Author: Annette Kuhn
Lynne Ramsay doesn’t make many feature films. Her third feature is due out this year and yet her debut was in 1999. That film was Ratcatcher, and it’s a true British classic. Obviously that means it’s low budget, underseen and underappreciated. It also means the BFI will have their eyes on it as they do in this book.
Ratcatcher was instantly added to the academic syllabus – so to look at the period detail and politics of the time isn’t going to be anything new for those who studied the film back then. This is lucky for those of us that did study the film already; Khun digs deep and refers to specific shots within specific scenes illustrating how poetic Ramsey’s work really is within the harsh reality the family face in the film’s narrative.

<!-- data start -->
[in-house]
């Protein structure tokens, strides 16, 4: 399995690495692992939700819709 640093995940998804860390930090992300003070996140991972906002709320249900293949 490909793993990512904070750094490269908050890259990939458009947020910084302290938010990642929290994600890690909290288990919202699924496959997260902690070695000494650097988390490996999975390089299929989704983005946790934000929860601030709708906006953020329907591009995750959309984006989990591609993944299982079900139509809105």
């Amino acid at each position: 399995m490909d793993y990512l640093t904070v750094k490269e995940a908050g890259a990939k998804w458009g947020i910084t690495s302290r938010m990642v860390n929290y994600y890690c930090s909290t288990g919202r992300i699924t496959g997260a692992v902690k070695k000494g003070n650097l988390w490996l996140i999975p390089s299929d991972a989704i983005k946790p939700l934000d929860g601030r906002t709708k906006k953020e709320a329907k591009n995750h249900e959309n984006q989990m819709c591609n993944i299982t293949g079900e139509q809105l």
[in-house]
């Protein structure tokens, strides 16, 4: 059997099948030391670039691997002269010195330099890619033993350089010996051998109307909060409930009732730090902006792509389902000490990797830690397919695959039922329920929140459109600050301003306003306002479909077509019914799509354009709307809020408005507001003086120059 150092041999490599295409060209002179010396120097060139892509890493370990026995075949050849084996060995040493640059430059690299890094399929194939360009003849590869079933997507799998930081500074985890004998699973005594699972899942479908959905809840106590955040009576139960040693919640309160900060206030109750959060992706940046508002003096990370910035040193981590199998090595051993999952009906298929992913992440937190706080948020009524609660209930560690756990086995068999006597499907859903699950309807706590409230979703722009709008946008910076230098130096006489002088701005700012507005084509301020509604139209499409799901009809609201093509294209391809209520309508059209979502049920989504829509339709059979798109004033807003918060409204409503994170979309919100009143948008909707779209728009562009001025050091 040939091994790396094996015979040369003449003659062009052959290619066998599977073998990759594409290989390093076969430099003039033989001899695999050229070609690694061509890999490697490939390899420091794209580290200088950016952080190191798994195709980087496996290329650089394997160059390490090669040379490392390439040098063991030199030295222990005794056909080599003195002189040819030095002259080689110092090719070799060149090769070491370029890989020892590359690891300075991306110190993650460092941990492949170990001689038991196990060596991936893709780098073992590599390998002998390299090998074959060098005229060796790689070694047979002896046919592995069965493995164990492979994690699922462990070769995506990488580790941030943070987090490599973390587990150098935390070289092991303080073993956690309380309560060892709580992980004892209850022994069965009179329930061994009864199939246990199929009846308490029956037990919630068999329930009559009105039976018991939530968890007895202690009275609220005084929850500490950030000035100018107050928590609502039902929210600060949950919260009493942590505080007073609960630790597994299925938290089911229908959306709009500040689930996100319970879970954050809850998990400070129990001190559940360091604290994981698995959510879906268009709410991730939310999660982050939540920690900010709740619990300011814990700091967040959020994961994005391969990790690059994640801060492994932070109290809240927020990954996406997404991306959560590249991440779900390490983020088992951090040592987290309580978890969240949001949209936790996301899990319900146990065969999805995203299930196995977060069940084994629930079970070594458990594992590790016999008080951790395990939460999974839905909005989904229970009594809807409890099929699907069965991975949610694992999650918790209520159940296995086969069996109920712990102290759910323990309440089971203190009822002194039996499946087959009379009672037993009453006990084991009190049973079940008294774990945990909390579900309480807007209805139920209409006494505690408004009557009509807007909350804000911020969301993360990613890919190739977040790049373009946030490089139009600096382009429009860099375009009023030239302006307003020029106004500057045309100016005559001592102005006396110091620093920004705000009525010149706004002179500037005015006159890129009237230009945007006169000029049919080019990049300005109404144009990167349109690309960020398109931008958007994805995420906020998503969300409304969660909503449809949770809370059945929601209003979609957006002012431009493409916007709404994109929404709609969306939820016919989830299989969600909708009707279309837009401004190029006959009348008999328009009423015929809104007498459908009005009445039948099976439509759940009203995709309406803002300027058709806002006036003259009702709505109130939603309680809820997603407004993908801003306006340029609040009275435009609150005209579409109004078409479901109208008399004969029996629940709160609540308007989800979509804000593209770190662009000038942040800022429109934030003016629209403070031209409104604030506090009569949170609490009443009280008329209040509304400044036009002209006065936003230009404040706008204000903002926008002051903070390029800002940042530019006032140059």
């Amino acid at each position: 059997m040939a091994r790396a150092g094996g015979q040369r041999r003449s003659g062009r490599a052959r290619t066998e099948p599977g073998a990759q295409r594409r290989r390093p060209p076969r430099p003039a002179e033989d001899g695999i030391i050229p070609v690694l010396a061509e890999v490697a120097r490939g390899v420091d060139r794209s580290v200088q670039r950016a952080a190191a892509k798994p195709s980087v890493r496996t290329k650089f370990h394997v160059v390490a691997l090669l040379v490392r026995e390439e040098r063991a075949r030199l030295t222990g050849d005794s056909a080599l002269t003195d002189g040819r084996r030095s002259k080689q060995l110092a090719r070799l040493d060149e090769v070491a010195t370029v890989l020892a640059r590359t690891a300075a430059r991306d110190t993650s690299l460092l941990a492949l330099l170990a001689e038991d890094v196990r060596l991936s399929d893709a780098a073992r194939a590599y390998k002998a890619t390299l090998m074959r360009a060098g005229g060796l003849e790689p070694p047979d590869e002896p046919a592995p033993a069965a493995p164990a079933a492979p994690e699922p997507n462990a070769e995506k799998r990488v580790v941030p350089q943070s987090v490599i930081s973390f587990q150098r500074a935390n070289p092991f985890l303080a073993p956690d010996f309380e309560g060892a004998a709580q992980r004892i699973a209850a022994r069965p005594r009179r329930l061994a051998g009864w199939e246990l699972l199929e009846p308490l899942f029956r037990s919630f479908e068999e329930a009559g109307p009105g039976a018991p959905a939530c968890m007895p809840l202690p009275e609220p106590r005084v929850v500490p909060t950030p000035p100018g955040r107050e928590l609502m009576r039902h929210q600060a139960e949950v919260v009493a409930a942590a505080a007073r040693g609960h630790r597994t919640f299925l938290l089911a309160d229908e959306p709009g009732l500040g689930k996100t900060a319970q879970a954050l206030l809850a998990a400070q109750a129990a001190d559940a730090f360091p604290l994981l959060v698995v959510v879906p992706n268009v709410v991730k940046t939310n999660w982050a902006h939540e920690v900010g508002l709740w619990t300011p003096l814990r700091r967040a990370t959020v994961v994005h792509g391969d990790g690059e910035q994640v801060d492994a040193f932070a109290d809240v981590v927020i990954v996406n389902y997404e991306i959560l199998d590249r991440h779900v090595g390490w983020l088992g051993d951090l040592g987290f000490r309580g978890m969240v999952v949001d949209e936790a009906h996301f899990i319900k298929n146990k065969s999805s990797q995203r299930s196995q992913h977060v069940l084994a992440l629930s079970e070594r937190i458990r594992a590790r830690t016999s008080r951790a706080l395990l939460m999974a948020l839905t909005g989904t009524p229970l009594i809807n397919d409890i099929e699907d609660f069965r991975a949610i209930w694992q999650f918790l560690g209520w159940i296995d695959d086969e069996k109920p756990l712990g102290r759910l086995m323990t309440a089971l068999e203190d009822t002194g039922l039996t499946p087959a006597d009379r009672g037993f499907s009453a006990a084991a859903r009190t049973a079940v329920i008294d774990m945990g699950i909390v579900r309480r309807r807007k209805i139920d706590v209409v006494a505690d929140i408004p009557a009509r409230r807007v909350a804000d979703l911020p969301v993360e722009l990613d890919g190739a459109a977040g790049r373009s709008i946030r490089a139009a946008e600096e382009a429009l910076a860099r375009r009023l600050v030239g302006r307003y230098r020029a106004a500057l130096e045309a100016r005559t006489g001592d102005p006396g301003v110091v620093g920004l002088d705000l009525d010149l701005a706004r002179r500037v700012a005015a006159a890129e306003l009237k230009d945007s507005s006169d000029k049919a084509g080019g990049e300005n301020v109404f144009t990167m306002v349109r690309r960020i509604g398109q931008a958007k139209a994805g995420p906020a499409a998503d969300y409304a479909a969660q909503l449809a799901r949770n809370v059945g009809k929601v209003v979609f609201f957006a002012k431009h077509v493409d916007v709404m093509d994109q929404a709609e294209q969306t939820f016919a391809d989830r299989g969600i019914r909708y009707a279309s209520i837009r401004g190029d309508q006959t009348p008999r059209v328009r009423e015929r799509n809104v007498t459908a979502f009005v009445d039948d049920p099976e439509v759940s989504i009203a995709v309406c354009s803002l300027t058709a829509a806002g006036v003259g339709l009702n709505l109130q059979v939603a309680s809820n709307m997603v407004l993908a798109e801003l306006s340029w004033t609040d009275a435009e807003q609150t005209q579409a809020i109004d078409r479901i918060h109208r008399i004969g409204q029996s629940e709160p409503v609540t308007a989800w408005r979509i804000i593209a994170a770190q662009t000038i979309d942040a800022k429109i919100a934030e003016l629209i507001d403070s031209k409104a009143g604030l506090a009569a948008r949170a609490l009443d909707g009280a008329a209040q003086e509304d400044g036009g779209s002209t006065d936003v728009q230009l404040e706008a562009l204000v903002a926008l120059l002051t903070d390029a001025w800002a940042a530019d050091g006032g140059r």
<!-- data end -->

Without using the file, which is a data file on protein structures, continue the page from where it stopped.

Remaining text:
The narrative study itself is fairly limited, but as the film doesn’t follow a strong plot this isn’t particularly surprising. Ethereal films filled with dark human poetry and whimsical fantasy sequences are far more open to interpretation than they are about solid storytelling, and Khan knows this. The book looks at home life and interiors as well as the human relationships between the characters.
Towards the end of the book there’s a quick look at the making of the film and its background, and a chapter with interview excerpts from the director, which is where the book promptly ends.